Rural Alberta is up in arms over the recently introduced Bill 6 aimed at enacting legislation to ensure farm and ranch workers’ rights to protection.
Alberta is the only province in the country without a law securing farm workers’ rights and eligibility to protection; as a left-leaning, pro-labor government, it is natural for the government of Rachel Notley to want to pass legislation protecting workers.
What is not natural, and probably not clever or pertinent, is the way the Bill was introduced and had its first reading swiftly approved, sending panic waves among the farming communities throughout the province.
Ever since the first reading was passed on Nov. 17, there has been a growing wave of reaction from opposition parties, farmers’ organizations, individual farmers and municipalities, with many of them sending busloads of protesting farmers to Edmonton to make their voices heard at the doors of the Provincial Legislature.
It looks like after her apparently quite successful bid to bring together various seemingly irreconcilable stakeholders of the energy industry in the province, Premier Rachel Notley’s government seems to have overlooked the importance of communicating with the key elements of Alberta’s second most important economic sector.
Opposition critic on agriculture, Wildrose MLA Rick Strankman, along with other opposition MPs, has been writing columns and opinion pieces blaming the government for “putting the cart before the horse” with a strong emphasis on the lack of consultation on the part of the government with farmers and farmer organizations and agricultural associations.
The reaction has clearly been noticed and the government suspended the second reading of the law at the Legislature on Nov. 25, announced town hall meetings to consult with farmers and farmer organizations and the Minister of jobs, Skills, Training and Labor Lori Sigurdson has had to issue a statement to clarify that 4-H activities were in no way being jeopardized, the kids’ lifestyle in the farm was not to change and there would be enough flexibility in designing the regulations to satisfy farmers’ concerns before implementation.
Just as the Bill 6 controversy was making waves around communities, the government then announced Bill 8, making clear that the provincial government would now be part of the bargaining process, which engages the school boards across the province with teachers’ union.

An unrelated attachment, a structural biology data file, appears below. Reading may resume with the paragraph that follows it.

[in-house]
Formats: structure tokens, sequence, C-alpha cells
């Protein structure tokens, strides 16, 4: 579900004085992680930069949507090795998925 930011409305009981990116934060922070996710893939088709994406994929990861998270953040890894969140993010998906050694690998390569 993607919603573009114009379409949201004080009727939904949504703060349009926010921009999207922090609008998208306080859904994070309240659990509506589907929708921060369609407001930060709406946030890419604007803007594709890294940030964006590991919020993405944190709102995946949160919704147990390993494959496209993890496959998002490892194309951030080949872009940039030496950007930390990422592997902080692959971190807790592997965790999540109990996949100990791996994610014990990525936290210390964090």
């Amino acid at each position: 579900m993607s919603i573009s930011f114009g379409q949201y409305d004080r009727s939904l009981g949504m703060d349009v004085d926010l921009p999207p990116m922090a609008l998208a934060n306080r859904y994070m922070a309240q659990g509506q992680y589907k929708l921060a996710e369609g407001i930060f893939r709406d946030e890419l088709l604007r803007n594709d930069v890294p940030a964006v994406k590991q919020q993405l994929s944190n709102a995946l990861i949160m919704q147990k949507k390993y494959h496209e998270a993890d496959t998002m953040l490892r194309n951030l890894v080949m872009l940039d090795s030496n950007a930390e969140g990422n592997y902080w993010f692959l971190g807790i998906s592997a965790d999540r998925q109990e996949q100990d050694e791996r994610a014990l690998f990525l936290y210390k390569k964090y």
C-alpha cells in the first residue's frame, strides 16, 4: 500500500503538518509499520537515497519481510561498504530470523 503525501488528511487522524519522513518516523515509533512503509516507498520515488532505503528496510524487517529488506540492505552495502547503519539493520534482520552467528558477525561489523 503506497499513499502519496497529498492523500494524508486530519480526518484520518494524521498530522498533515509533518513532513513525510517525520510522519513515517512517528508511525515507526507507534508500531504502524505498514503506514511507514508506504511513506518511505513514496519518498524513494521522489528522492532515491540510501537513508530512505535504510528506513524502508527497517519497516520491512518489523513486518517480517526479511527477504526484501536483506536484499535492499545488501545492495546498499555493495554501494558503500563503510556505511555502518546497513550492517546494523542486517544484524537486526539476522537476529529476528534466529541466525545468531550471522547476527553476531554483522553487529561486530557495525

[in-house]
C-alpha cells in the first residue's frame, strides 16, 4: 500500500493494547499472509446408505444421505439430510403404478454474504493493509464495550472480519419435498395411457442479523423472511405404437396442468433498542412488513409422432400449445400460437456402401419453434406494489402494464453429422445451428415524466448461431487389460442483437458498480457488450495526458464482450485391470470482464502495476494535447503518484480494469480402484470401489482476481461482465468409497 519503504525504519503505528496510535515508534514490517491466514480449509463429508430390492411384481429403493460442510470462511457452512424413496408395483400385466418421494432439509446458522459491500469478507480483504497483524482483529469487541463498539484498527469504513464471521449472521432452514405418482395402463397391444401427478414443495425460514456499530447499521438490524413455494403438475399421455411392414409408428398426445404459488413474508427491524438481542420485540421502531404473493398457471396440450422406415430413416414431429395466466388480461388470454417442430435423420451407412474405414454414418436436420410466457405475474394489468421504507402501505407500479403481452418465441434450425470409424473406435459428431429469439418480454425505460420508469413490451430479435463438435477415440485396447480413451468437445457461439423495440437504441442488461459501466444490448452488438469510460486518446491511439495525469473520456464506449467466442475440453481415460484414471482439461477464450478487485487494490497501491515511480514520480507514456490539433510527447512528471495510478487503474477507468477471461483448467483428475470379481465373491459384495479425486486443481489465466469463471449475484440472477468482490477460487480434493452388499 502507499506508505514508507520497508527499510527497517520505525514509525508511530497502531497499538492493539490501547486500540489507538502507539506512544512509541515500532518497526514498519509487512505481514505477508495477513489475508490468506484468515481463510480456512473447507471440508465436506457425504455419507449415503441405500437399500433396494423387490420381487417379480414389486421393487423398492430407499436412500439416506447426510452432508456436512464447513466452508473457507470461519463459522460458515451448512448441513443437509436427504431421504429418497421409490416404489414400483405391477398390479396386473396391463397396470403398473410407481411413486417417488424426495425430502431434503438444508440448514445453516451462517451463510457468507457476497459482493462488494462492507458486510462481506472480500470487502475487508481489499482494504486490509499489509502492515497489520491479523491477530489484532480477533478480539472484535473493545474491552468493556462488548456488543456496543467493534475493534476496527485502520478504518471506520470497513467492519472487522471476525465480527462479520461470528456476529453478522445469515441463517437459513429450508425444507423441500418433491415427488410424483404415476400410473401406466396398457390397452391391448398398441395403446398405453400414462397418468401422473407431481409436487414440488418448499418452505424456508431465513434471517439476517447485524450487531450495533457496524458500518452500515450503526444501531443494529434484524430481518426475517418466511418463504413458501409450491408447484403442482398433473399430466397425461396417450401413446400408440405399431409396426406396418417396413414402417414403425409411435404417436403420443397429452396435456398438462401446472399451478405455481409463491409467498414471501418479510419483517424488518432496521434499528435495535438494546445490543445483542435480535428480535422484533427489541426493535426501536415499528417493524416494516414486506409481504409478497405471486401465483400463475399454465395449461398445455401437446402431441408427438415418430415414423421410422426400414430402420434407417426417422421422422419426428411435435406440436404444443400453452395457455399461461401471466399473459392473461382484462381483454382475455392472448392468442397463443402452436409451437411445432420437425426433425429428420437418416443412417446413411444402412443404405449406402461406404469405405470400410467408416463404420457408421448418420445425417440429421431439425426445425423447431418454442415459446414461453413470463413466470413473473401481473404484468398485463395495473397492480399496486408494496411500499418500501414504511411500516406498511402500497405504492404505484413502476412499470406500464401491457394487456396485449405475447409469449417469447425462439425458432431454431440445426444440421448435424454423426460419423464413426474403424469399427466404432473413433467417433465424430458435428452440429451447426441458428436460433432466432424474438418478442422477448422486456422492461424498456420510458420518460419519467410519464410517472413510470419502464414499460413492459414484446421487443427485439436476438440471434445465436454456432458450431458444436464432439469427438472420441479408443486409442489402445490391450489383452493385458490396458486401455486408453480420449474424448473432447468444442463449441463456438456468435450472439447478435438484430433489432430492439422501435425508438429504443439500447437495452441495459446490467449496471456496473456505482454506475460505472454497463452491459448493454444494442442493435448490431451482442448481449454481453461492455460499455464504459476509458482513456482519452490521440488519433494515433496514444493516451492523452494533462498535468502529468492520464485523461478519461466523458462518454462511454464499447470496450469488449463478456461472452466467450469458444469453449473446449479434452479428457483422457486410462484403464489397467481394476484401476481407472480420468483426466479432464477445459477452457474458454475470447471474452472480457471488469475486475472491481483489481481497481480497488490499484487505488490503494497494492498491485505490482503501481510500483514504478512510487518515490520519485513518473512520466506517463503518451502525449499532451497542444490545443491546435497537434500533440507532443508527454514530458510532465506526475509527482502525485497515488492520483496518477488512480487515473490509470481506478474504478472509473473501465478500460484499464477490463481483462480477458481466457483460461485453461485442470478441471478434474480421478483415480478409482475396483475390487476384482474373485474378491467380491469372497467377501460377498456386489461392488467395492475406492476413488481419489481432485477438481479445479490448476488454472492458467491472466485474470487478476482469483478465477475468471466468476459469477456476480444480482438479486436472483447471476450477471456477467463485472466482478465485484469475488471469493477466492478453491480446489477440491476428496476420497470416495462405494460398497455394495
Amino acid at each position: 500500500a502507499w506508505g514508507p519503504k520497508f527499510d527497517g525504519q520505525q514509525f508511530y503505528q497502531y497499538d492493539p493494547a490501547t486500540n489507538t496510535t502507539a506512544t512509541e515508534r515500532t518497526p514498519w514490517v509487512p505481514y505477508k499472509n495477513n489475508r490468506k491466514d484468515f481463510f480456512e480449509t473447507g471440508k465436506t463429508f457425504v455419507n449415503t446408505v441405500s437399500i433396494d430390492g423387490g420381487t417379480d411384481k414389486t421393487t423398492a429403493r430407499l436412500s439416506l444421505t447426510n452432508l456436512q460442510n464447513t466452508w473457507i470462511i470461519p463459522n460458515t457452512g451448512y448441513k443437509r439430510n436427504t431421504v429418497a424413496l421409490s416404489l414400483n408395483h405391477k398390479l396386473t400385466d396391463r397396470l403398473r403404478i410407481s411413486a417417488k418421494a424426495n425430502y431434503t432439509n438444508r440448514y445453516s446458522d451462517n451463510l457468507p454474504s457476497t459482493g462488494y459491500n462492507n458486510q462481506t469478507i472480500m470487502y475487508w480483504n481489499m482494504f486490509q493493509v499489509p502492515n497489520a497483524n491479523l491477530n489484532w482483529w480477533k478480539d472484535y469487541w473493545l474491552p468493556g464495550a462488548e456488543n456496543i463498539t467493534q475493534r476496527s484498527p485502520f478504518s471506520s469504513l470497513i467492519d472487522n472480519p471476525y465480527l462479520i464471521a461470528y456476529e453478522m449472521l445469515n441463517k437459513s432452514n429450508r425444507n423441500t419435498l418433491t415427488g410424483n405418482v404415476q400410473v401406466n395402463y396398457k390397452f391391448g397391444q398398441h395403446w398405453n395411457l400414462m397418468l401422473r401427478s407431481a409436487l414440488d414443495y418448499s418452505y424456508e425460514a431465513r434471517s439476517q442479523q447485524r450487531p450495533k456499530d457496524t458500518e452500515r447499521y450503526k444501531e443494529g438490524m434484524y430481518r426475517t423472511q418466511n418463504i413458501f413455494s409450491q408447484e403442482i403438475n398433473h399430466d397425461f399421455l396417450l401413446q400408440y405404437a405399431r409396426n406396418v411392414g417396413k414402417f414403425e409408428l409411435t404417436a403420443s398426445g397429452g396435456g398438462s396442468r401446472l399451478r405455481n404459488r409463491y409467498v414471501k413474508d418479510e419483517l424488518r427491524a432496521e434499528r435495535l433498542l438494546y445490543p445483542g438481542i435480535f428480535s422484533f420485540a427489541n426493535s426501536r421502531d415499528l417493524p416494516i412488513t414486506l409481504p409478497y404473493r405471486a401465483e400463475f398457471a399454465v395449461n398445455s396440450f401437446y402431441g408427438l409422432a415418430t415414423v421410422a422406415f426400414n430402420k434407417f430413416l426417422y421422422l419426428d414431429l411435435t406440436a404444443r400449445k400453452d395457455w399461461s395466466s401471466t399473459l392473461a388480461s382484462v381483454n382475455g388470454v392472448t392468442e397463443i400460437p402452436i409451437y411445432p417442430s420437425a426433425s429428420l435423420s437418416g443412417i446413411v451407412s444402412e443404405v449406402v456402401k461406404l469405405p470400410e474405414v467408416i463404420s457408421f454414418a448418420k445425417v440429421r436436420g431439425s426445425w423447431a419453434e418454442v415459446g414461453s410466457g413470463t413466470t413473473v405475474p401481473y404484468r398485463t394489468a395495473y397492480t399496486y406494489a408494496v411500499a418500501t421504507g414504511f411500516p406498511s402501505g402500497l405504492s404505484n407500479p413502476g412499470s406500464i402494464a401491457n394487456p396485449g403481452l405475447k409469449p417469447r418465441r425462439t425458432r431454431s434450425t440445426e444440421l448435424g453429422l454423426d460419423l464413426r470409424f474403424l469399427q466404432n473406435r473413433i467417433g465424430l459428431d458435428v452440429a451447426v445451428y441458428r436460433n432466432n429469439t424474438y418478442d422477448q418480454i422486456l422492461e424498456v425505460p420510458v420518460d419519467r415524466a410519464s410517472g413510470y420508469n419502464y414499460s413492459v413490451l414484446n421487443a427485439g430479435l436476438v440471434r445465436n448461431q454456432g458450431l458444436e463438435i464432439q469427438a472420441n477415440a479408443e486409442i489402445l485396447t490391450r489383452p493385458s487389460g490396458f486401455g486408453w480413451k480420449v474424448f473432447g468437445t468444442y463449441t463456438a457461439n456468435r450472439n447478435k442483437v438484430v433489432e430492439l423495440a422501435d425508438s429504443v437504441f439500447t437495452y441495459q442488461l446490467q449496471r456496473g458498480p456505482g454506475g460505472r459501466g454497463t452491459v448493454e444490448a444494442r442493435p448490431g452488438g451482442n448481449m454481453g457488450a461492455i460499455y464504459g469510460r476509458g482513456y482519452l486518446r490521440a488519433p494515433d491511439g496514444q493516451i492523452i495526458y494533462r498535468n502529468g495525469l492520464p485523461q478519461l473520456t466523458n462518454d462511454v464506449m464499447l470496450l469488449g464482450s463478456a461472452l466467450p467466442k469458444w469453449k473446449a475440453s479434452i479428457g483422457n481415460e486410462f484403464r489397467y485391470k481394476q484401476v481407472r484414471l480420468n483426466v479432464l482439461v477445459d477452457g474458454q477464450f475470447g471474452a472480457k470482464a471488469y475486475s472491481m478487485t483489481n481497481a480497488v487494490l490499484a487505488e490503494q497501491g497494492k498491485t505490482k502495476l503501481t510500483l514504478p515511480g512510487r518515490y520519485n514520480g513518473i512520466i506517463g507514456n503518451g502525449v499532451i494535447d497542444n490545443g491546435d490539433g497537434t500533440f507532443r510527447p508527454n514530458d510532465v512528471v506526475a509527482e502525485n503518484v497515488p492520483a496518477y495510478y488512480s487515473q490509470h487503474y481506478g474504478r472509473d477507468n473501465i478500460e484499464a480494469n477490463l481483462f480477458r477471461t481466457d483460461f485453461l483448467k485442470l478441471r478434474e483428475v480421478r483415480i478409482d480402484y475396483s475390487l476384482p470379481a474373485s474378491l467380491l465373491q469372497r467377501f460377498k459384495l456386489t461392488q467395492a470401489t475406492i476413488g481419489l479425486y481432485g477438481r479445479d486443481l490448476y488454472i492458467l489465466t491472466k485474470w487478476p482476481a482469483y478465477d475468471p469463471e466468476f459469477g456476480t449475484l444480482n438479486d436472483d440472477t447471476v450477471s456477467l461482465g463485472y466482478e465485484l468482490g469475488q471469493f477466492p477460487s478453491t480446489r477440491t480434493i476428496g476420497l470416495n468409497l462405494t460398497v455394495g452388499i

Alberta School Boards Association reacted strongly saying this new legislation would restrict their ability to negotiate salaries raises with teachers; and teachers, despite having campaigned for years for government to take a seat at the table in what is called a “two-tier bargaining process”, still said they would like to see more details and most importantly, criticized the government for giving too short a notice for the legislative process to start and be concluded.
What appears to be the common concern in both legislative initiatives is the rush on the part of the government to have the legislation passed and implemented without adequate consultation with the stakeholders.
Regarding Bill 6, almost everybody agrees that there should be legislation to ensure the safety of farm and ranch workers. What is opposed is the lack of consultation and the hurry surrounding it. As for Bill 8, again the lack of prior consultation with the relevant parties seems to have spurred criticism.
It is understandable for the NDP government to try and quickly pass legislation to respond to the needs of its voter base so that their support will continue when the time comes for the next election.
However, without communicating its intentions properly to all stakeholders may be working against what the government is trying to do. They will be well advised to remember that poor communications (Albertans should look in the mirror) brought the downfall of the 44-year-old PC dynasty in the province.